Frederick was shocked, but didn’t show it. He went to his bed, and sat down. He looked at the time, the tales by moonlight would start soon, and Nwakaego hadn’t arrived yet. Frederick looked at Ify, and said, ‘America is an awfully far place from Nigeria, and it’s expensive to travel. Mama cannot just go back to Nigeria after saying for such a short time.’
Ify shook her head. ‘Don’t you get it?’ she asked, climbing his bed. ‘Your father does not want you to know anything about your culture.
‘That’s what I’m trying to make you see. I’m trying to make you give up your yearning for the Ibo tradition. Your father is tied to a horrible past, which he fears will engulf you if you get too involved.’
‘Then why did he bring grandma in the first place?’
‘At times parents do things they don’t want to just to make their children happy,’ Ify replied brusquely. ‘Think about it.’
And at that, she faded away into the light.
Mama served Nwakaego, Frederick and Jasper her Ofe Egusi and boiled cassava under the moon that night. Though Mr. and Mrs. Peterson would not have approved their eating outside, Mama didn’t bother because they were not around. They had gone to a premiere of an adult movie, and reluctantly, Mr. Peterson decided to let Nanny Morgan take the time off.
Mama told them a very scary story that night that Frederick could not sleep peacefully.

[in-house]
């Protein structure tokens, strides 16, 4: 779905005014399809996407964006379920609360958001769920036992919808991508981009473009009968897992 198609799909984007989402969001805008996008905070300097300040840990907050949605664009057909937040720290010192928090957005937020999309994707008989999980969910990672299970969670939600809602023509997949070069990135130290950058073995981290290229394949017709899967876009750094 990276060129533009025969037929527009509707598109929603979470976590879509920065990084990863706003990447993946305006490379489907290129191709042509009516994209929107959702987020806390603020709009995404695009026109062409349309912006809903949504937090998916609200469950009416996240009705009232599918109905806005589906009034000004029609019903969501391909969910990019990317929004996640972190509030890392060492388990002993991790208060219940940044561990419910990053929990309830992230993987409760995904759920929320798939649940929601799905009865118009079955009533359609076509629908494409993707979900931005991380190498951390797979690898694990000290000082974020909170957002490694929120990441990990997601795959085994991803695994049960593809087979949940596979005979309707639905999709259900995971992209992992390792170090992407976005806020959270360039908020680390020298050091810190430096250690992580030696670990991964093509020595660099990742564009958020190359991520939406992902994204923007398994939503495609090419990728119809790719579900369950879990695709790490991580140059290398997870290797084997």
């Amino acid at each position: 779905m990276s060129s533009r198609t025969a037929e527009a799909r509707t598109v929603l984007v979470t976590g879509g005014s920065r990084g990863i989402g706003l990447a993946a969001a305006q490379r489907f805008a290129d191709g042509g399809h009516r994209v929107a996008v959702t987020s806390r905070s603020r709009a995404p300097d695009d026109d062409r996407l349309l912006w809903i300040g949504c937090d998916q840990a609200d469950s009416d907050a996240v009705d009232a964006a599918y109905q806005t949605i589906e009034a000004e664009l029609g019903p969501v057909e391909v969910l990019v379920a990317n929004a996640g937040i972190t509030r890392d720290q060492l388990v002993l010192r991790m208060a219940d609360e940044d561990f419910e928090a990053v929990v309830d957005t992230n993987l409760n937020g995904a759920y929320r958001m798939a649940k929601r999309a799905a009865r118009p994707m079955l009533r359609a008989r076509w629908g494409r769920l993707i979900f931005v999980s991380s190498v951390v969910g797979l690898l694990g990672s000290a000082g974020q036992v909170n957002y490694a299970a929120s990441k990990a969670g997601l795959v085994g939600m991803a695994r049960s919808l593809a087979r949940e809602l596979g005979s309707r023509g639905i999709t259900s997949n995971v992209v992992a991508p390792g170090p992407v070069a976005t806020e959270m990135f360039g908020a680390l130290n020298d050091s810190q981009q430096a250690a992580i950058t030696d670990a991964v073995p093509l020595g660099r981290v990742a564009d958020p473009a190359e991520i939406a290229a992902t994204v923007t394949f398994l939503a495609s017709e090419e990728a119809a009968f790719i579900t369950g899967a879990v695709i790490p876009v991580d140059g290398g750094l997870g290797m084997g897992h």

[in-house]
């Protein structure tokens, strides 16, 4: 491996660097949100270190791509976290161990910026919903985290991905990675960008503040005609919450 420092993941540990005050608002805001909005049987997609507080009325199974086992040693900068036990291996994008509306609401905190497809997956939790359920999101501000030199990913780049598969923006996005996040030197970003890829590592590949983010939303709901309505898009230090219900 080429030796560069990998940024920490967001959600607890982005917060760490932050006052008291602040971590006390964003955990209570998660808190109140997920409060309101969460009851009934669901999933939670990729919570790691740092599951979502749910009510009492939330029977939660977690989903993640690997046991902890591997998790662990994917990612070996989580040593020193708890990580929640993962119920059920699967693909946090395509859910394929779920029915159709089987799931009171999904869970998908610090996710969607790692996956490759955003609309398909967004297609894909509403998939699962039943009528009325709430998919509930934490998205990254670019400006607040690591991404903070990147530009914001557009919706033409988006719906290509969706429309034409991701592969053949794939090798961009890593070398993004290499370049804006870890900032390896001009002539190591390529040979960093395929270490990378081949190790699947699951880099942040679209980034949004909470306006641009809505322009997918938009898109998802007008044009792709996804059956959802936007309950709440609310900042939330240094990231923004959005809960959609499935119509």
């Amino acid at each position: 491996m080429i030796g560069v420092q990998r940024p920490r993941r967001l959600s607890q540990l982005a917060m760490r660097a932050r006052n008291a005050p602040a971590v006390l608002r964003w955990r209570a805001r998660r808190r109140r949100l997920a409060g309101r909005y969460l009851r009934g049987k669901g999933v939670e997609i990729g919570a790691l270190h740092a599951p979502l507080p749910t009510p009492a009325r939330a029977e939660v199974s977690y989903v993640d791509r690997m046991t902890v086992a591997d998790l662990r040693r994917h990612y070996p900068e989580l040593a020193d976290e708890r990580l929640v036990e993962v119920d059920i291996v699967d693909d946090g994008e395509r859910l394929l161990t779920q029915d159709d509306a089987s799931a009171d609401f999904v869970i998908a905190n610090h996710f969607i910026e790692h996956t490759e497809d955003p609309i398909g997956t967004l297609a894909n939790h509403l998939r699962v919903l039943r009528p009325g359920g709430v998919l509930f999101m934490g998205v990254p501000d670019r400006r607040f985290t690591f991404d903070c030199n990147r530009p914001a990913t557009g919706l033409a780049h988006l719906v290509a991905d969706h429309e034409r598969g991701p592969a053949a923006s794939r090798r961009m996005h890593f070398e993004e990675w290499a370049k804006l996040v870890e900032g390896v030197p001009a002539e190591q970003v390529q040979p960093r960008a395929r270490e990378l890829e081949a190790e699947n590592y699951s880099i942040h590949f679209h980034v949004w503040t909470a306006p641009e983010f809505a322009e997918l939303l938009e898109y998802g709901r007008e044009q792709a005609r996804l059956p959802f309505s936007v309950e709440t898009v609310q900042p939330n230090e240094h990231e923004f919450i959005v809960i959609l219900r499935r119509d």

It was on the eve of Christmas when three men, Arochukwu, Olisa and Obiora went out for a drink at the bar. These three men played the drum, the guitar and the flute respectively. They had played for the bar that night and everyone danced. It was around twelve when an old woman walked into the bar, and warned them not to play music at night, especially slow songs.
The three men did not listen, and went home that night drunk.
As they arrived their house, they put on all the lights, and locked their doors and windows, and began to play a very sorrowful song. The tune was so sorrowful that they themselves began to cry. They kept playing and playing till, the door and windows began to unbolt themselves.
Too drunk, they did not realize what was happening, until many men, women and children flew into the house singing songs. The men all tied wrappers on their wastes, and were painted all white, with black eye-pencil on their eyes. The children tied long wrappers down their necks and tied them into pants at the bottoms, while the women had a strap to cover their bosom, and a short wrapper tied to their waste; all these spirits were wearing beads and carrying calabashes, and were dancing to the beat.
Olisa, realizing what was happening, begged all of them to continue playing for he knew that if anyone stopped playing, surely they would die. And so they played and played and played till dawn, and the spirits began to leave through the same way they had come in.
Immediately the spirits had left, the doors closed, and so did the windows accompanied by the snapping of the guitar strings, crumpling of the drum, and the bursting of the flute.
Frederick woke up instantly, realizing that he was dreaming Mama’s story all over again. He pulled the sheets closer to him, and flicked his torch light on.
Suddenly, realization dawned on him, Mama was really scary. Why would she tell him such a scary story? He was sure that Nwakaego was having a hard time sleeping too. He couldn’t bear it any longer. Where was Ify when he needed her.